Ferrous Scrap and its Collection and Recycling Ferrous scrap also referred to as, iron and steel scrap, or simply scrap comes from end of life products (old or obsolete scrap) as well as scrap generated from the manufacturing process (new, prime or prompt scrap). It is metal that contains iron. Iron and steel scrap can be processed and re-melted repeatedly to form new products. Due to the value of metal in the ferrous scrap, it is recycled or reused wherever it is possible.  In fact, ferrous scrap is being recycled long before current awareness of environmental concerns started. Ferrous scrap is generated during the production of iron and steel, fabrication or manufacture of iron and steel products, or when the product made of iron and steel reaches its end of life. Due to the high value of the metal, the ferrous scrap is largely being recovered. Given the chemical and physical properties of the material, iron and steel produced from ferrous scrap can, in almost all applications, compete with primary iron and steel produced from ore. However the amount of scrap collected and finally recovered depends on many factors, such as the collection system, the possibility and techniques used for the collection, etc. as well as a variety of legislation. The main sources for ferrous scrap are those products, for which iron and steel is the main constituent. These are namely, vehicles (including ships and rail coaches and wagons), products of construction, machinery, electrical and electronic equipment, and packaging etc. There is a difference between carbon steel scrap and stainless steel scrap since the carbon steel differs from stainless steel by composition and treatment. Carbon steel scrap is mainly used for the production of steel in induction furnace (IF), electric arc furnace (EAF) and partly...

Materials needed for Steel Production in Basic Oxygen Furnace Oct16

Materials needed for Steel Production in Basic Oxygen Furnace...

Materials needed for Steel Production in Basic Oxygen Furnace The following types of materials are needed for the production of liquid steel in the basic oxygen furnace (BOF) steelmaking process (Fig 1). Basic raw materials such as hot metal, scrap, and lime etc. Secondary raw materials such as deoxidizers and carburizers. Utility gases such as oxygen, nitrogen, and argon etc. Refractories and Refractory materials such as lining material, gunning material and patching materials etc. Consumable probes such as temperature probes and sampling probes etc. Cooling water for cooling of oxygen blowing lance and exhaust gases. Fig 1 Materials needed for the production of steel in basic oxygen furnace Basic raw Materials The basic raw materials needed for making steel in the BOF converter include (i) hot metal from the blast furnace, (ii) steel scrap and/or any other metallic iron source, (iii) iron ore, and (iv) fluxes.  Scrap, charged from a scrap box, is the first material to be charged into the BOF. The hot metal is then poured into the converter from a hot metal charging ladle, after which the blowing with oxygen gas is started. The fluxes, usually in lump form, are charged into the BOF through a bin system after the start of the oxygen blow. The fluxes can also be injected into the furnace in powder form through bottom tuyeres. The composition and amounts of basic raw materials used in the BOF converter vary from one steel melting shop to another, depending on their availability and the economics of the process. The hot metal or liquid iron is the primary source of iron units and energy. Hot metal is received from the blast furnaces in either open top or torpedo cars. In case of open top ladles, hot metal is poured...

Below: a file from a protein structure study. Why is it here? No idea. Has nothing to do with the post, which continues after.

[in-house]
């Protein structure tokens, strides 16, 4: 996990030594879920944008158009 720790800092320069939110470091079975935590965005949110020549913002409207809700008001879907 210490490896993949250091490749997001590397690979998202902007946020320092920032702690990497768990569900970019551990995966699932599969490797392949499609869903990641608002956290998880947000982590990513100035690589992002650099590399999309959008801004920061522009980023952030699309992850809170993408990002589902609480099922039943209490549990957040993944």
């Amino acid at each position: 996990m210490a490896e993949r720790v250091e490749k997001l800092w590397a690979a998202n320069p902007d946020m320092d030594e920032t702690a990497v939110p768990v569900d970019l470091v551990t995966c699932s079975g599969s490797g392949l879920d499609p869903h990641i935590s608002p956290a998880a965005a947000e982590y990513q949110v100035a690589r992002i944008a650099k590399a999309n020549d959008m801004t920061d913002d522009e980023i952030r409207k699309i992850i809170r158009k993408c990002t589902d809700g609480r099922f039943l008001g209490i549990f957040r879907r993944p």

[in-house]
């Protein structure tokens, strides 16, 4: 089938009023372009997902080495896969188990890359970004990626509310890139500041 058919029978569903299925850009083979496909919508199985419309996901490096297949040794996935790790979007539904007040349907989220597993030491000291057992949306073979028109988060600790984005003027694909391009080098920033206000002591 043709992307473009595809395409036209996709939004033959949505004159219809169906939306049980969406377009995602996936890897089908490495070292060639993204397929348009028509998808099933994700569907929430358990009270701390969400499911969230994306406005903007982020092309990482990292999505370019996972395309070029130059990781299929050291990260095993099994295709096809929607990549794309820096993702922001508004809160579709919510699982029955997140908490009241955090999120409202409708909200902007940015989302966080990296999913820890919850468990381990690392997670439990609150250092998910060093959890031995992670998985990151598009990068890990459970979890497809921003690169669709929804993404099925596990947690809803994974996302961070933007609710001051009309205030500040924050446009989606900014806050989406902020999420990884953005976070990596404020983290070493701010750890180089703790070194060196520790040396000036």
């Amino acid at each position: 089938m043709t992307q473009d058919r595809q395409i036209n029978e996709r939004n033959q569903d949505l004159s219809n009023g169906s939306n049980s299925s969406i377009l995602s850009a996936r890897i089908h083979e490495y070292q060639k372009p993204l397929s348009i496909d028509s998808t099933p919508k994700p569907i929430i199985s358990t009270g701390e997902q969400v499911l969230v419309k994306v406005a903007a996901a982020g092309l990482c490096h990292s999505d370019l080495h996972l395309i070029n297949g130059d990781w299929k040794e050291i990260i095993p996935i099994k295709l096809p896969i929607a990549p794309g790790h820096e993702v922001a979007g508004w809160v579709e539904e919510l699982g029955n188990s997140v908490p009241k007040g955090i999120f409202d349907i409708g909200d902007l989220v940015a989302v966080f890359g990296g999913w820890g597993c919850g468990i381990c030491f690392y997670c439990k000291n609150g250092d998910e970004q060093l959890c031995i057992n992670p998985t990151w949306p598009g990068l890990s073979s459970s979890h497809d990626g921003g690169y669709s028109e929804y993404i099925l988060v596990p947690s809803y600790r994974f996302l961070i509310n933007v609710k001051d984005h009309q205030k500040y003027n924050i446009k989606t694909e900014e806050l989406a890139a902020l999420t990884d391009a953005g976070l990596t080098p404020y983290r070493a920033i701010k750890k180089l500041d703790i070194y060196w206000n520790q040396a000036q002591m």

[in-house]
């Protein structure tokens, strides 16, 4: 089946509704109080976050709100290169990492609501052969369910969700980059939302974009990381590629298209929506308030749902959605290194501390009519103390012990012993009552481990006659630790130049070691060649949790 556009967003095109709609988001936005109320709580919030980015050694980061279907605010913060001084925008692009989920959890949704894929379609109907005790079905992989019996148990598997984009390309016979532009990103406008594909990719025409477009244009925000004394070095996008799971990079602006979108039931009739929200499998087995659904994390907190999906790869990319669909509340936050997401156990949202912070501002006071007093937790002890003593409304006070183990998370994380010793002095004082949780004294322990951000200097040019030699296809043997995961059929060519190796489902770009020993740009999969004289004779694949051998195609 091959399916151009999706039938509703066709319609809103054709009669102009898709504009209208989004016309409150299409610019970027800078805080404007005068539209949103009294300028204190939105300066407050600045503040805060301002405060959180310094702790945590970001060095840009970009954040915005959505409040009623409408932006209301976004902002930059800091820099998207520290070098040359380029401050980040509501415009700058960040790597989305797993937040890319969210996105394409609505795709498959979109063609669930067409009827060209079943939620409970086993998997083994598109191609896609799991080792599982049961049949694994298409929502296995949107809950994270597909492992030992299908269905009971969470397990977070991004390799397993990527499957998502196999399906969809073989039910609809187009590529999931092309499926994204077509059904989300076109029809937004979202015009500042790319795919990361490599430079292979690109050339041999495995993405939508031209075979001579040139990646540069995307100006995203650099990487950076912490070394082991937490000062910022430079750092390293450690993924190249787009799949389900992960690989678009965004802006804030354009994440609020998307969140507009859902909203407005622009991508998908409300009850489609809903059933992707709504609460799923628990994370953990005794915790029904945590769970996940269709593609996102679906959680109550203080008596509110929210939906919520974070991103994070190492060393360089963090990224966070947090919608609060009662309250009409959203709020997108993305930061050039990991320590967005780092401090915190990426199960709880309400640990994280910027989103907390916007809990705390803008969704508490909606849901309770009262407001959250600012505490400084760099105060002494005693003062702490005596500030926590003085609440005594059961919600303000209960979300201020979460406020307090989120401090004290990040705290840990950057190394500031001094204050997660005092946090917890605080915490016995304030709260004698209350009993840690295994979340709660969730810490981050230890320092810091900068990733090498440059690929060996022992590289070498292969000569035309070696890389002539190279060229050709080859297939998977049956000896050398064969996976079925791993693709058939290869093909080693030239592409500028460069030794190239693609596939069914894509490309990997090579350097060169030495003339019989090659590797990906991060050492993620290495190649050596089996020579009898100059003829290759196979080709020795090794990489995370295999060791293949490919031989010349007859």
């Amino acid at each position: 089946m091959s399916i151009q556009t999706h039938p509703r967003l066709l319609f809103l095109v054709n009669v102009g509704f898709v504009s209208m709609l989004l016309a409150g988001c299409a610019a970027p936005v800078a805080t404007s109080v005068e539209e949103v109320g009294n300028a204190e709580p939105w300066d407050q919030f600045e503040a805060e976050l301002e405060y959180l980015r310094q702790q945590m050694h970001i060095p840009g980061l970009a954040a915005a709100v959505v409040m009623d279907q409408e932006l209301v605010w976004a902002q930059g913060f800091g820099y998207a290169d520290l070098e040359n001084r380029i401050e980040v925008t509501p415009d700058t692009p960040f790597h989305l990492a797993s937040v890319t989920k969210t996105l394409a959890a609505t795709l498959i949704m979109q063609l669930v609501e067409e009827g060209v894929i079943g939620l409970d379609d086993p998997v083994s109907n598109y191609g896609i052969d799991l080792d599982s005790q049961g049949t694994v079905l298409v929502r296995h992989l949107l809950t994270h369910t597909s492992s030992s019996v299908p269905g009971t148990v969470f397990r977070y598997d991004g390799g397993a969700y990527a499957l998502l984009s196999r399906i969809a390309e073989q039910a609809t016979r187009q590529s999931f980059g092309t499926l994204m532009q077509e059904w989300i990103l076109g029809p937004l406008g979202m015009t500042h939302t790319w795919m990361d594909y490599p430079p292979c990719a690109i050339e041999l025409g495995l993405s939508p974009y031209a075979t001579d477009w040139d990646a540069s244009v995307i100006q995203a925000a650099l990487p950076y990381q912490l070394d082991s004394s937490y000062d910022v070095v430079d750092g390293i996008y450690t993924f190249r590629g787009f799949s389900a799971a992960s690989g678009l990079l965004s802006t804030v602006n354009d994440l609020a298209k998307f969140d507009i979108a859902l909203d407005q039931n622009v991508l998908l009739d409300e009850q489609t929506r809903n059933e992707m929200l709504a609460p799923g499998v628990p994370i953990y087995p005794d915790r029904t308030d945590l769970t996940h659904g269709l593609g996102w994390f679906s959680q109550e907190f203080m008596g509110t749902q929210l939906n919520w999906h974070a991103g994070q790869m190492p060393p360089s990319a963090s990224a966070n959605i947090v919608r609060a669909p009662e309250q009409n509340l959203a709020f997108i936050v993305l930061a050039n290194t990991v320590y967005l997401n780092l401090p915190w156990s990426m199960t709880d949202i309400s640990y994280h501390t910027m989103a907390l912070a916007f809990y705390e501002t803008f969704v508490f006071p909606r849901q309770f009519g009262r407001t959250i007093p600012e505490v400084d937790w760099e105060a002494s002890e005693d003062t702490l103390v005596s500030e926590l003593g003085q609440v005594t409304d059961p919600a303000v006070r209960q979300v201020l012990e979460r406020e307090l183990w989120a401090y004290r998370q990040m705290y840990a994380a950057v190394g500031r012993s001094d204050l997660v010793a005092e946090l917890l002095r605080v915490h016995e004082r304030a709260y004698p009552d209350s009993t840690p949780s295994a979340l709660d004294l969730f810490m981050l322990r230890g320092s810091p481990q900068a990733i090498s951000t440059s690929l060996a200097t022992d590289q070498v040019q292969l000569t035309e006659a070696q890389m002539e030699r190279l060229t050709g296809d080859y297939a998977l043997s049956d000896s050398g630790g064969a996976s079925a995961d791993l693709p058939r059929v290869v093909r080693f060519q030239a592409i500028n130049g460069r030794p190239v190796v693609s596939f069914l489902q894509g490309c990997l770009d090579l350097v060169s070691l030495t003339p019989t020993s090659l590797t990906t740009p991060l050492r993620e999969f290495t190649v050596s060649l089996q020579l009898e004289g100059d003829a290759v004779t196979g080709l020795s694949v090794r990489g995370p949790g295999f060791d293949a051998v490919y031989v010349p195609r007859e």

Induction Furnace and Important Operational Aspects Feb14

Induction Furnace and Important Operational Aspects...

Induction Furnace and Important Operational Aspects   The development of the induction furnace for steel making has been a boon to the small steel producers. These furnaces are easy to install, operate and maintain. These furnaces are smaller in heat size with a low cost investment and preferred by lower capacity steel plants. In these furnaces, steel is produced by melting the charge material using the heat produced by electromagnetic field. The induction furnace consists basically of a crucible, inductor coil, and shell, cooling system and tilting mechanism. The crucible is formed from refractory material, which the furnace coils is lined with. This crucible holds the charge material and subsequently the melt. The choice of refractory material depends on the type of the charge and basically consist of either acidic, basic or neutral refractories. The inductor coil is a tubular copper coil with specific number of turns. An alternating current (AC) passes through it and magnetic flux is generated within the conductor. The magnetic flux generated induces eddy currents that enable the heating and subsequently the melting process in the crucible. The shell is the outer part of the furnace. This houses the crucible and the inductor coils, and has higher thermal capacity. It is made of rectangular parallelepiped with low carbon steel plate and joined at the corners by edge carriers from angular pieces and strips of non-magnetic metal. The cooling system is normally a through one way flow system with the tubular copper coils connected to water source through flexible rubber hoses. The cooling process is important because the circuit of the furnace appears resistive, and the real power is not only consumed in the charged material but also in the resistance of the coil. This coil loss as well as the loss...